For large-scale distribution, according to Nielsen data, at the end of the year the drop in the cumulative figure from January to December stood at 0.74% compared to 2020, a year, however, of exceptional results, and the downsizing of large retail spaces continues inversely proportional to discount stores. In the first closing observations, 2021 seems to have been favourable to the growth of proximity retailing, for which supermarkets and small sales areas are relevant.
E-grocery is growing, but remains secondary in terms of overall food sales: in Coop Italia’s forecasts it will maintain a share of less than 3%. In the immediate future, the greatest concern for large-scale distribution is the evolution of prices: in the first half of 2021 the reduction of general price level of food products was 0.7%, but the increase in the prices of raw materials and the suppliers price lists foretells a difficult 2022 for both distribution and its customers.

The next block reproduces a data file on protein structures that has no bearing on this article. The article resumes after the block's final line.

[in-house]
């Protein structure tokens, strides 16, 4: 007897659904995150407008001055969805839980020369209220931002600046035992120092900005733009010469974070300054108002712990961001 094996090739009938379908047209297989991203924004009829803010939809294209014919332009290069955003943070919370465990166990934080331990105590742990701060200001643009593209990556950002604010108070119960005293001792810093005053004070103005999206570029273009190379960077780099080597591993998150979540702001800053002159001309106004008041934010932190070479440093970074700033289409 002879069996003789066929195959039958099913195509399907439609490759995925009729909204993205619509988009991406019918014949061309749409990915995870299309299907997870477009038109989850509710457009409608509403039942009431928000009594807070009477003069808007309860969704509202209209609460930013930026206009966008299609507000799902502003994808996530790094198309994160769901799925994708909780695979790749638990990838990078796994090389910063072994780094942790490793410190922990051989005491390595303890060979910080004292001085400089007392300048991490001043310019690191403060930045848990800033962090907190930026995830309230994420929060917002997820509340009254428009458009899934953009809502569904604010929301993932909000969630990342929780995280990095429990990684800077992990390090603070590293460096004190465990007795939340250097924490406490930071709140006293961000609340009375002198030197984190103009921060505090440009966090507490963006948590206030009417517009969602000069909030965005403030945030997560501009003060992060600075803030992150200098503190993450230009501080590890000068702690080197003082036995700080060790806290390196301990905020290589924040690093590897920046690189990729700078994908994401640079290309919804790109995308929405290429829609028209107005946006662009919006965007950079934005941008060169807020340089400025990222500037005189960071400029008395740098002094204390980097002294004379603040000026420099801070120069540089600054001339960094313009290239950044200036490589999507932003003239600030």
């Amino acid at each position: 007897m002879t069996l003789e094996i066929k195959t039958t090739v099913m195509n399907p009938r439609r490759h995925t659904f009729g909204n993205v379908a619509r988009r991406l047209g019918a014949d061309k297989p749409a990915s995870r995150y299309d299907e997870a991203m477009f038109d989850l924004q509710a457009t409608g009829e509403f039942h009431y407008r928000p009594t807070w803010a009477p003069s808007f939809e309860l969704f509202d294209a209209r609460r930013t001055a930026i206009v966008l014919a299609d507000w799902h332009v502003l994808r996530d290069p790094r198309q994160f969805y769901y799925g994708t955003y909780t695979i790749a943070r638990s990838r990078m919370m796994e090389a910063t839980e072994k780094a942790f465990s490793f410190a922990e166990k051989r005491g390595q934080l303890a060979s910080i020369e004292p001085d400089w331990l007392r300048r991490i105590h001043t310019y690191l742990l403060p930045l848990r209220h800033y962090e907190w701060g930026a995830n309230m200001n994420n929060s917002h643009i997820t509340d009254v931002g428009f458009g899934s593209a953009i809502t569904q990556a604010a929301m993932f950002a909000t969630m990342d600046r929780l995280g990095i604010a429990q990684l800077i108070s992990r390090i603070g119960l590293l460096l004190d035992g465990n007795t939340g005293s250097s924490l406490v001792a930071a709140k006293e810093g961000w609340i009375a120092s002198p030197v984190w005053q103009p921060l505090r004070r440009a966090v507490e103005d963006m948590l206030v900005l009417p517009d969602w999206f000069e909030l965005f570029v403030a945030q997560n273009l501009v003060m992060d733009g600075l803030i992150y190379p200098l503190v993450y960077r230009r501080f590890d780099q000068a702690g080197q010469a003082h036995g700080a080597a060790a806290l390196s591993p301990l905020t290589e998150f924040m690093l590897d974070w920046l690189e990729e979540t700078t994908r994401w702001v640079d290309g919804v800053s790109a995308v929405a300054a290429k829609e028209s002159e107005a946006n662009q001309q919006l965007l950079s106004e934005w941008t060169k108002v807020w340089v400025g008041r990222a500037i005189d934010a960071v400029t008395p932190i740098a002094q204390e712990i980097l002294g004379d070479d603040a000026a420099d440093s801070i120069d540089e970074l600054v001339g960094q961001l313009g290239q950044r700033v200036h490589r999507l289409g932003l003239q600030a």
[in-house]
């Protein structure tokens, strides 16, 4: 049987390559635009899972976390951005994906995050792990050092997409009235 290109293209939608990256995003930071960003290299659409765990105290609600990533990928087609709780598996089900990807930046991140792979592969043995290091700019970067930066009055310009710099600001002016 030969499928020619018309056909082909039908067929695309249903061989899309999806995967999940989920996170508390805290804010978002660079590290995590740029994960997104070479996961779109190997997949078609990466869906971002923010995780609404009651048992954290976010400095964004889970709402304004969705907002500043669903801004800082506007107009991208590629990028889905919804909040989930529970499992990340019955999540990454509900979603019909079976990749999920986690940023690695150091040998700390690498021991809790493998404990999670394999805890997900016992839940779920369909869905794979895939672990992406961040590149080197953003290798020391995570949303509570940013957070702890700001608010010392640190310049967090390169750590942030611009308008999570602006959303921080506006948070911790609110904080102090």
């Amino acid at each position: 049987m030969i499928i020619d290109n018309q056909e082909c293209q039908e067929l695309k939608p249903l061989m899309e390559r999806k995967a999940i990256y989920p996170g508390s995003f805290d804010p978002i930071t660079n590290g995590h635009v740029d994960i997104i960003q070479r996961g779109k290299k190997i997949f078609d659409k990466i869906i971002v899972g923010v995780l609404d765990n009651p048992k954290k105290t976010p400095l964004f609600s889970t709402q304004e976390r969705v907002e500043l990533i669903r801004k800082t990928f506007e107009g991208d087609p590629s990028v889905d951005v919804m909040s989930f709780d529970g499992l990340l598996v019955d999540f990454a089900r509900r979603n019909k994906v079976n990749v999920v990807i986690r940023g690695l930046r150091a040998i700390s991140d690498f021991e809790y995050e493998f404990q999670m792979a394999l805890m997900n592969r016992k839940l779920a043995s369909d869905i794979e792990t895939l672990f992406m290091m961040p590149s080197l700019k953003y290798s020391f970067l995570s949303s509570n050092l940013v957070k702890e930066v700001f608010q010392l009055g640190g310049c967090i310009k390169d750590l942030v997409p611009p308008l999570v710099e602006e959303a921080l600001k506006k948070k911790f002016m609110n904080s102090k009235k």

Fashion, after the major downturn of 2020, recorded a 19% like-for-like sales growth in the first eight months. It is not possible to assume a short-term return to the volumes and profitability of 2019, which are still far away, even though the recovery in exports bodes well for the sector.
Catering, after the annus horribilis, experienced a recovery in consumption in the spring, when 80% of Italians returned to eating out.
The worsening induced by the new measures against the spread of COVID-19 is however combined with the increase in food prices –close to 10% according to trade associations– and energy. Current list prices and the drop in out-of-home traffic seem to anticipate new difficulties for the sector.